Over time, I have tried and found several methods that are helpful to pull me out of a rut. If you experience ruts too, whether as a working professional, a writer, a blogger, a student or other work, you will find these useful. Here are 12 of my personal tips to get out of ruts:

1. Work on the small tasks.

When you are in a rut, tackle it by starting small. Clear away your smaller tasks which have been piling up. Reply to your emails, organize your documents, declutter your work space, and reply to private messages.

Whenever I finish doing that, I generate a positive momentum which I bring forward to my work.

2. Take a break from your work desk.

Get yourself away from your desk and go take a walk. Go to the washroom, walk around the office, go out and get a snack.

Your mind is too bogged down and needs some airing. Sometimes I get new ideas right after I walk away from my computer.

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3. Upgrade yourself

Take the down time to upgrade yourself. Go to a seminar. Read up on new materials (#7). Pick up a new language. Or any of the 42 ways here to improve yourself.

The modern computer uses different typefaces because Steve Jobs dropped in on a calligraphy class back in college. How’s that for inspiration?

4. Talk to a friend.

Talk to someone and get your mind off work for a while.

Talk about anything, from casual chatting to a deep conversation about something you really care about. You will be surprised at how the short encounter can be rejuvenating in its own way.

5. Forget about trying to be perfect.

If you are in a rut, the last thing you want to do is step on your own toes with perfectionist tendencies.

Just start small. Do what you can, at your own pace. Let yourself make mistakes.

Soon, a little trickle of inspiration will come. And then it’ll build up with more trickles. Before you know it, you have a whole stream of ideas.

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6. Paint a vision to work towards.

If you are continuously getting in a rut with your work, maybe there’s no vision inspiring you to move forward.

Think about why you are doing this, and what you are doing it for. What is the end vision in mind?

Make it as vivid as possible. Make sure it’s a vision that inspires you and use that to trigger you to action.

7. Read a book (or blog).

The things we read are like food to our brain. If you are out of ideas, it’s time to feed your brain with great materials.

Here’s a list of 40 books you can start off with. Stock your browser with only the feeds of high quality blogs, such as Lifehack.org, DumbLittleMan, Seth Godin’s Blog, Tim Ferris’ Blog, Zen Habits or The Personal Excellence Blog.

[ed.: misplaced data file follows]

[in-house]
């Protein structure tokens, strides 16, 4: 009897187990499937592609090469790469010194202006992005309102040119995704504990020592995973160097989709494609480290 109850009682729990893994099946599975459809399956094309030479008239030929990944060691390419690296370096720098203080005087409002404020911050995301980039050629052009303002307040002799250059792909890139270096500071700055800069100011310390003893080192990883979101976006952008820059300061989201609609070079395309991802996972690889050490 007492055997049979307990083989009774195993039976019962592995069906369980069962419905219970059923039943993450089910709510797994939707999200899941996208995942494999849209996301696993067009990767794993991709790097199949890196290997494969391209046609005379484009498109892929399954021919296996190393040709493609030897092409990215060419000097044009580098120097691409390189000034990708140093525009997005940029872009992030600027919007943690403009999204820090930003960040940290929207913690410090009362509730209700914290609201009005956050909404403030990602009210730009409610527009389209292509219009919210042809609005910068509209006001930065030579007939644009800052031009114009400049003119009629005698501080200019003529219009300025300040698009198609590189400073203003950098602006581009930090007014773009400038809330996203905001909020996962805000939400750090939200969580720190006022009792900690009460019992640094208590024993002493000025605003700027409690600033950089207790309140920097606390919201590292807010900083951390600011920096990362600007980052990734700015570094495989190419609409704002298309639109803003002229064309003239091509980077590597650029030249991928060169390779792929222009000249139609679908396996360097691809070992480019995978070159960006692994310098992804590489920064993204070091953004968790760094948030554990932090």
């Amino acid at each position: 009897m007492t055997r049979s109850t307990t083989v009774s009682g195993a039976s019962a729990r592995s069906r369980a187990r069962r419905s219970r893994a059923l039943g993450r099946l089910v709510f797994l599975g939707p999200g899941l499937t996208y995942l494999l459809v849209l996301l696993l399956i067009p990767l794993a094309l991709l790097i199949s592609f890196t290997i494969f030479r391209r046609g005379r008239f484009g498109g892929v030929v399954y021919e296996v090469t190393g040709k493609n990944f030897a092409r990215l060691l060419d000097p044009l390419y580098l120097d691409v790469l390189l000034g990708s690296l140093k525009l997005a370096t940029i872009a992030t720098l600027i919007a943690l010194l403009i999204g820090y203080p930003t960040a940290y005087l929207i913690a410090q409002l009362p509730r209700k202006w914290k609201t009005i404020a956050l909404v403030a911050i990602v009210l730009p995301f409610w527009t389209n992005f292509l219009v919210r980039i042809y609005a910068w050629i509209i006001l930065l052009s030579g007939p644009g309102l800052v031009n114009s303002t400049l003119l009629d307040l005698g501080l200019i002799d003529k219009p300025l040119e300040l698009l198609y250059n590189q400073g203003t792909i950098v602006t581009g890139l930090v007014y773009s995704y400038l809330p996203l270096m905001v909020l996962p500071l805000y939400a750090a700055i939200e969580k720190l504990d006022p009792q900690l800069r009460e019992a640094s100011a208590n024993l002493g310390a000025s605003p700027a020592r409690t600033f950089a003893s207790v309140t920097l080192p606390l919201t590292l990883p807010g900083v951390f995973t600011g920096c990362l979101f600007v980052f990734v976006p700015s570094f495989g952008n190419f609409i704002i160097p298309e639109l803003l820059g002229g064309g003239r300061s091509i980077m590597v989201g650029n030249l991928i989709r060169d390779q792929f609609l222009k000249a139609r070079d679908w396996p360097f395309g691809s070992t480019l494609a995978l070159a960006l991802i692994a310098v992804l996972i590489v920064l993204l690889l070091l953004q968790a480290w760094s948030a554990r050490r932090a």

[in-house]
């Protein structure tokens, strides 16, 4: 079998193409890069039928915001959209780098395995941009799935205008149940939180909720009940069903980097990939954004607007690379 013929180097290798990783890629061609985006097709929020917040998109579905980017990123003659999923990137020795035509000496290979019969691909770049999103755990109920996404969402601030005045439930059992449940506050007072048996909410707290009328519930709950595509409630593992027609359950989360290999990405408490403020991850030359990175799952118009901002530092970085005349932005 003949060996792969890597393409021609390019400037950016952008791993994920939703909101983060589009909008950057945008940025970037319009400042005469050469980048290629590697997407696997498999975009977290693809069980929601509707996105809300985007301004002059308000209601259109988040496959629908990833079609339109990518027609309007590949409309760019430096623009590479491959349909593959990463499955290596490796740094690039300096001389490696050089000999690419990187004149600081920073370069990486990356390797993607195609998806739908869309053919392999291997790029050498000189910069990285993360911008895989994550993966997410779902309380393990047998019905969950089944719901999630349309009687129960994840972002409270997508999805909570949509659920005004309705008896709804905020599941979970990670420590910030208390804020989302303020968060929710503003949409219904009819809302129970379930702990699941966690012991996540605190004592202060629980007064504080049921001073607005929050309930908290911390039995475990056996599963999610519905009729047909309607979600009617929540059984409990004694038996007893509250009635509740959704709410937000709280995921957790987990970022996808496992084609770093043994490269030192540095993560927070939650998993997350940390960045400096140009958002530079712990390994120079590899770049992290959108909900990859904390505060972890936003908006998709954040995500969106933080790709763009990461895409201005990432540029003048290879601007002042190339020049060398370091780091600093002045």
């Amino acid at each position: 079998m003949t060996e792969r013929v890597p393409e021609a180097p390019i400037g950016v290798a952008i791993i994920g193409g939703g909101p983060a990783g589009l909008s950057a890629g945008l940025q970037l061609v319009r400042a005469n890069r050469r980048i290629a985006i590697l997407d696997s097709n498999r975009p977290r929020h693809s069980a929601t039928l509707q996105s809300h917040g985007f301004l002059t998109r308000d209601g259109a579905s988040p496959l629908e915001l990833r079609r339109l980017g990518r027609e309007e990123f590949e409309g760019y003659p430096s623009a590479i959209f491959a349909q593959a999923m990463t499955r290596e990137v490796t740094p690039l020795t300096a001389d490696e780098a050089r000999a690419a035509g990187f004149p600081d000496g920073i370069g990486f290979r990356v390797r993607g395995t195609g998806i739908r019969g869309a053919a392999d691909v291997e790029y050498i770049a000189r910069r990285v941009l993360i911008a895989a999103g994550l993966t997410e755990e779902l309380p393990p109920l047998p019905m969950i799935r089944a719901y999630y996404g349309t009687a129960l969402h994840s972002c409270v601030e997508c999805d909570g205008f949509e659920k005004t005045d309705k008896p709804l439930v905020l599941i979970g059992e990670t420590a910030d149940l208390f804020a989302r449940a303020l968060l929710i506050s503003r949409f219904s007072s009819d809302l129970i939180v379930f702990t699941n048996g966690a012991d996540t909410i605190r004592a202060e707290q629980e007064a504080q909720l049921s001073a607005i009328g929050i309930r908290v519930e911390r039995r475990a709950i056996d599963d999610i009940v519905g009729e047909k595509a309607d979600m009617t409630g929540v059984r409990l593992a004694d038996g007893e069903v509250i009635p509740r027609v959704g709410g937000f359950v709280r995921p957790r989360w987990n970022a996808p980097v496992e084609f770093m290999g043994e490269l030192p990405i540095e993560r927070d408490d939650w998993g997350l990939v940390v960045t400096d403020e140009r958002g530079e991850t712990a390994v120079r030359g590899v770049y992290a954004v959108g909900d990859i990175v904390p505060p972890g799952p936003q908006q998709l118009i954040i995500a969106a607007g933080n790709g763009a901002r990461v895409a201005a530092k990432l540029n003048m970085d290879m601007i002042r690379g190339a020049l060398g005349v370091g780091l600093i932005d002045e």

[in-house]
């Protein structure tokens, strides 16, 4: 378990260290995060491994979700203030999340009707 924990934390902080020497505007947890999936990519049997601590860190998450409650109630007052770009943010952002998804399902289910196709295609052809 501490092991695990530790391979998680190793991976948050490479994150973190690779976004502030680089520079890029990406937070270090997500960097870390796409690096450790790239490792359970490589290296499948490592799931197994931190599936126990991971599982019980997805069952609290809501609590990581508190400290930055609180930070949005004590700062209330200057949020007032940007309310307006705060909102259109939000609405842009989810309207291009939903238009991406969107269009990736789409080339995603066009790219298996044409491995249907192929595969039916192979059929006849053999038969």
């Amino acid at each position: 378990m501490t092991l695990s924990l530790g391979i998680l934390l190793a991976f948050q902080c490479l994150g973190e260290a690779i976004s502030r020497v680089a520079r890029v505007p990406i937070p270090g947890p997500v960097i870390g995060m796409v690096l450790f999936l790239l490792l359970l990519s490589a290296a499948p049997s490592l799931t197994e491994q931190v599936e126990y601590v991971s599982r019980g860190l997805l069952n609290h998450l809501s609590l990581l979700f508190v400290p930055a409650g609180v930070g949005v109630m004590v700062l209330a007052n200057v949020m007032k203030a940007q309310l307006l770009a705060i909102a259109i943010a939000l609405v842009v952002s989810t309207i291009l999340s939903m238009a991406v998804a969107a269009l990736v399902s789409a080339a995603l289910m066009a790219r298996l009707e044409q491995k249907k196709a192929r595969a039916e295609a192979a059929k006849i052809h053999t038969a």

Check out the best selling books; those are generally packed with great wisdom.

8. Have a quick nap.

If you are at home, take a quick nap for about 20-30 minutes. This clears up your mind and gives you a quick boost. Nothing quite like starting off on a fresh start after catching up on sleep.

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9. Remember why you are doing this.

Sometimes we lose sight of why we do what we do, and after a while we become jaded. A quick refresher on why you even started on this project will help.

What were you thinking when you thought of doing this? Retrace your thoughts back to that moment. Recall why you are doing this. Then reconnect with your muse.

10. Find some competition.

Nothing quite like healthy competition to spur us forward. If you are out of ideas, then check up on what people are doing in your space.

Colleagues at work, competitors in the industry, competitors’ products and websites, networking conventions.. you get the drill.

11. Go exercise.

Since you are not making headway at work, might as well spend the time shaping yourself up.

Sometimes we work so much that we neglect our health and fitness. Go jog, swim, cycle, whichever exercise you prefer.

As you improve your physical health, your mental health will improve, too. The different facets of ourselves are all interlinked.

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Here’re 15 Tips to Restart the Exercise Habit (and How to Keep It).

12. Take a good break.

Ruts are usually signs that you have been working too long and too hard. It’s time to get a break.

Beyond the quick tips above, arrange for a 1-day or 2-days of break from your work. Don’t check your (work) emails or do anything work-related. Relax and do your favorite activities. You will return to your work recharged and ready to start.

Contrary to popular belief, the world will not end from taking a break from your work. In fact, you will be much more ready to make an impact after proper rest. My best ideas and inspiration always hit me whenever I’m away from my work.

Take a look at this to learn the importance of rest: The Importance of Scheduling Downtime

More Resources About Getting out of a Rut

Featured photo credit: Joshua Earle via unsplash.com